Lawmakers Propose Defense Cuts to Offset Katrina Relief
Several House Republicans have proposed cuts in military benefits and austerity measures for other federal workers to offset the cost of Hurricane Katrina.
A group of House Republicans have proposed a plan to offset the costs of relief and rebuilding after Hurricane Katrina that includes trimming military quality-of-life programs, including health care. Possible sources of funding cuts to free up money for Katrina relief include reduced health benefits, consolidation of the three military exchange systems and the closure of the militaryÃ¢€™s stateside school system.
The House Republican Study Committee, headed by Rep. Mike Pence, R-Ind., is not singling out the military as it tries to raise the estimated $200 billion that the federal government will need for various Katrina-related spending. Their proposal includes freezing congressional pay, charging federal workers for parking and cutting back on legislative earmarking Ã¢€” items added to agency budgets by lawmakers Ã¢€” as ways of raising money. They call their effort Ã¢€œOperation Offset,Ã¢€ and hope to get spending cuts considered before Congress approves any more money devoted to Katrina relief and recovery operations.
Their offset list includes three provisions aimed at military quality-of-life programs:
Ã¢€¢ Service members would be offered cash if they are willing to accept reduced health care benefits for their families. Ã¢€œThe less comprehensive plan would encourage individuals to be more cost-conscious when purchasing health care products by including deductibles, co-payments and a maximum annual out-of-pocket expenditure limit,Ã¢€ according to a written explanation provided by the study group. Reduced health care benefits could save $2.4 billion over 10 years.
Ã¢€¢ The three separate military exchange systems could be consolidated, saving up to $1.9 billion over 10 years, the study group says. The Army and Air Force share an exchange system, AAFES, while the Navy and Marine Corps have their own systems. Ã¢€œConsolidating Ã¢€¦ would eliminate inefficiencies from duplicative purchasing, different personnel departments, warehouse and inventory systems and management headquarters while retaining the current ability for service embers and their families to receive a wide selection of goods at a low price,Ã¢€ the statement says. The Pentagon has studied the idea of exchange consolidation for years but has been unable to overcome bureaucratic obstacles and opposition from some service officials and industry groups. Several studies of the issue also have raised questions about how much money would be saved.
Ã¢€¢ The stateside system of elementary and secondary schools for military family members could be closed, saving $788 million over 10 years, the study says. Ã¢€œThis provision would phase out these domestic schools over time and shift these military children into the local public school systems,Ã¢€ the study group says. The Pentagon also has been studying this idea, but has faced strong opposition from parents of children attending the schools because public schools are seen as offering lower-quality education.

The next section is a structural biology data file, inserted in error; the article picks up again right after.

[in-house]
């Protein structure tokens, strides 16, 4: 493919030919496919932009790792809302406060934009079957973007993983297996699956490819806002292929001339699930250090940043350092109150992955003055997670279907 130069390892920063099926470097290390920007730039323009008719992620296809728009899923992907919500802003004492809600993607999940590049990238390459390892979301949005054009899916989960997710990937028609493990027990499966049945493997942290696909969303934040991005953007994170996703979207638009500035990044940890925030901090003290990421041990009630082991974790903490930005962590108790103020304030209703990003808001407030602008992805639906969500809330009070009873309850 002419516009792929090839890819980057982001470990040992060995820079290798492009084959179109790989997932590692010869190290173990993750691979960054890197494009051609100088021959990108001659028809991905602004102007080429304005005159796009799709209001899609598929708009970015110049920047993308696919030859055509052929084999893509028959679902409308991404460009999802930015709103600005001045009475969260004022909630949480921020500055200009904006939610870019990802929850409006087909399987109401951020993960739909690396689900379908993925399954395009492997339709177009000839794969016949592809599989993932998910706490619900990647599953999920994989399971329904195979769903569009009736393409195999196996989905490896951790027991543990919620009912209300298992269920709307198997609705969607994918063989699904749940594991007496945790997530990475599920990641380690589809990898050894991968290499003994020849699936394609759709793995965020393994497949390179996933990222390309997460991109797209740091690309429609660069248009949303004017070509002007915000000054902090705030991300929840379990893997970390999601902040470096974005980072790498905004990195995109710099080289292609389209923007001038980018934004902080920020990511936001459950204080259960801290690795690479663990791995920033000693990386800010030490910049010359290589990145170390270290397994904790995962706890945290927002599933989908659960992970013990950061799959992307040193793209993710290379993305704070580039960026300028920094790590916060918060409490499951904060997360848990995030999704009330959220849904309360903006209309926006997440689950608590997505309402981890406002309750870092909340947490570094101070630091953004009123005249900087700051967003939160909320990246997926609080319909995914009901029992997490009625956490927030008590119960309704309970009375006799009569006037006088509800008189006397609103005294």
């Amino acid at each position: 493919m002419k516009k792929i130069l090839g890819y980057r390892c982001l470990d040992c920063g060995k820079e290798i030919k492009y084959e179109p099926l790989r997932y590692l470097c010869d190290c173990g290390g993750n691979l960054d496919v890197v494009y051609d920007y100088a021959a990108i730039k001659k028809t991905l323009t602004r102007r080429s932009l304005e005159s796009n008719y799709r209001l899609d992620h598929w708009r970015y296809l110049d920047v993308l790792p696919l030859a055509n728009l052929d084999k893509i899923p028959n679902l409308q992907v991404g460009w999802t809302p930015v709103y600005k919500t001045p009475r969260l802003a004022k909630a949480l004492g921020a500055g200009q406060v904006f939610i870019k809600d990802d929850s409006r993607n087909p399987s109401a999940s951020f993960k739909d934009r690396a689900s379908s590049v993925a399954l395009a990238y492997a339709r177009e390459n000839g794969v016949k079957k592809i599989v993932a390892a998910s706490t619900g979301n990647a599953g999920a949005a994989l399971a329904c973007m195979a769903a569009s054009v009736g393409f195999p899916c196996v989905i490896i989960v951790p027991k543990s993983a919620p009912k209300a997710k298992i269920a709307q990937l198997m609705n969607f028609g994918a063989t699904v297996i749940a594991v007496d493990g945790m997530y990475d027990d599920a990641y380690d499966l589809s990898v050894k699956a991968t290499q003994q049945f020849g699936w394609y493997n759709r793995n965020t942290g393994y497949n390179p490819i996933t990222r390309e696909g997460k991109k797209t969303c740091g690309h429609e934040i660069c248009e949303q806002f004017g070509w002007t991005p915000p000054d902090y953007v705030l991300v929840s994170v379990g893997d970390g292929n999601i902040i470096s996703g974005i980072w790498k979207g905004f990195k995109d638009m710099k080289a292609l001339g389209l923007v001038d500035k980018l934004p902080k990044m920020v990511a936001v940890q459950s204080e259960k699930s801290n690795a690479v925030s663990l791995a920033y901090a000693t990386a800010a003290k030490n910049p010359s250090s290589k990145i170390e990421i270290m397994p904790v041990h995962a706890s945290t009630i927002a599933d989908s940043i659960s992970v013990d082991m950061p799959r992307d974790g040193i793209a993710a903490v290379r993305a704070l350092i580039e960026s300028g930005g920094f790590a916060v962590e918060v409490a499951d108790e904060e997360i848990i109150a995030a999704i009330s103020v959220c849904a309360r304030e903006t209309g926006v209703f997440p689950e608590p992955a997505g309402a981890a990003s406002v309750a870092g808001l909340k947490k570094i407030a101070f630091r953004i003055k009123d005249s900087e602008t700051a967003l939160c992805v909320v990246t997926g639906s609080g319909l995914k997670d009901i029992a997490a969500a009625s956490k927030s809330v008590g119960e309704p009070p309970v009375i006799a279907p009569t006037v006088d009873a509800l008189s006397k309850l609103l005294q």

Cutting benefits for our military personnel in the midst of a long war and the resultant recruiting and retention difficulties is, on its face, unwise. Nonetheless, some of these proposals have merit aside from Katrina.
Consolidating the exchanges has long been obvious, although the savings are less than a drop in the bucket compared to the $200 billion or more the federal taxpayer will spend on Katrina relief.
For the most part, closing on-base schools makes sense, too. I grew up in a military family and only attended DoD schools while overseas and the year we were stationed at Ft. Leonard Wood, Missouri about 1000 miles from civilization. As the military adopts personnel policies that keep soldiers in one duty station several years at a time, most of the rationale for separate schools is gone. Special provisions might be necessary, though, for remote outposts like Ft. Leonard Wood.
The continued erosion of the military health care system is worrisome. Twenty years ago, it was simply presumed that soldiers, their dependants, and retirees would have free access to military hospitals and insurance-like access to civilian hospitals. That’s no longer the case. With our current high operations tempo keeping soldiers away from their family for eighteen months or more, the last thing they need to worry about is ensuring that their families’ health care needs are being met.
Again, though, the savings realized from the combination of these measures is a mere pittance. Even if the projections above prove accurate, we would save a mere $5.1 billion over the next decade. We spent that the first day of Katrina.